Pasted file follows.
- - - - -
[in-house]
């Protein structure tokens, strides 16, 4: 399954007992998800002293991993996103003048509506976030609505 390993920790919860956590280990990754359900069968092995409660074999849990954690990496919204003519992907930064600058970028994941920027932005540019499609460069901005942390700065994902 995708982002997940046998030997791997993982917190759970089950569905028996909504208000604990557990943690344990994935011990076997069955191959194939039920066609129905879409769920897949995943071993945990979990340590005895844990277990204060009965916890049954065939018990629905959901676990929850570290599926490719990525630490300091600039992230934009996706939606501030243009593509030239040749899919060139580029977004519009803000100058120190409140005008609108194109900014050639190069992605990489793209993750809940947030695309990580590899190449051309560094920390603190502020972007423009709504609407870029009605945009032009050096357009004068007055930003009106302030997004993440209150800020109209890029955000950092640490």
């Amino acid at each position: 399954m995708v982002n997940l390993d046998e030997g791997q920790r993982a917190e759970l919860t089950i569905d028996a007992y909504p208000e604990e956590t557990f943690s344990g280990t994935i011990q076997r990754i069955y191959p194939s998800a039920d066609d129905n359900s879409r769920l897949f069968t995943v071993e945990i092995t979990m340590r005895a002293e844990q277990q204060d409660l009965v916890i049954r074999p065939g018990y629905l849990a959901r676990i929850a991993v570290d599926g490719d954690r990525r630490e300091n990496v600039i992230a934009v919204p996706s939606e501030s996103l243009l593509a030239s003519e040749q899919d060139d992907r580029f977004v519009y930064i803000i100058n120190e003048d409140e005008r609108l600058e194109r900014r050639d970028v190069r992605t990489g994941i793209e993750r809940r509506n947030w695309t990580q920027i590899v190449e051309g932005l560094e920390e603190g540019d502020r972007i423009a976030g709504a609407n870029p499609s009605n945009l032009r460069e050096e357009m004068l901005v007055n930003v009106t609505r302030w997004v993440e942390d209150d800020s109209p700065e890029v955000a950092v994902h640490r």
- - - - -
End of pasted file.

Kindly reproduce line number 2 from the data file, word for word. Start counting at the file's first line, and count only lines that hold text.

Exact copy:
């Protein structure tokens, strides 16, 4: 399954007992998800002293991993996103003048509506976030609505 390993920790919860956590280990990754359900069968092995409660074999849990954690990496919204003519992907930064600058970028994941920027932005540019499609460069901005942390700065994902 995708982002997940046998030997791997993982917190759970089950569905028996909504208000604990557990943690344990994935011990076997069955191959194939039920066609129905879409769920897949995943071993945990979990340590005895844990277990204060009965916890049954065939018990629905959901676990929850570290599926490719990525630490300091600039992230934009996706939606501030243009593509030239040749899919060139580029977004519009803000100058120190409140005008609108194109900014050639190069992605990489793209993750809940947030695309990580590899190449051309560094920390603190502020972007423009709504609407870029009605945009032009050096357009004068007055930003009106302030997004993440209150800020109209890029955000950092640490």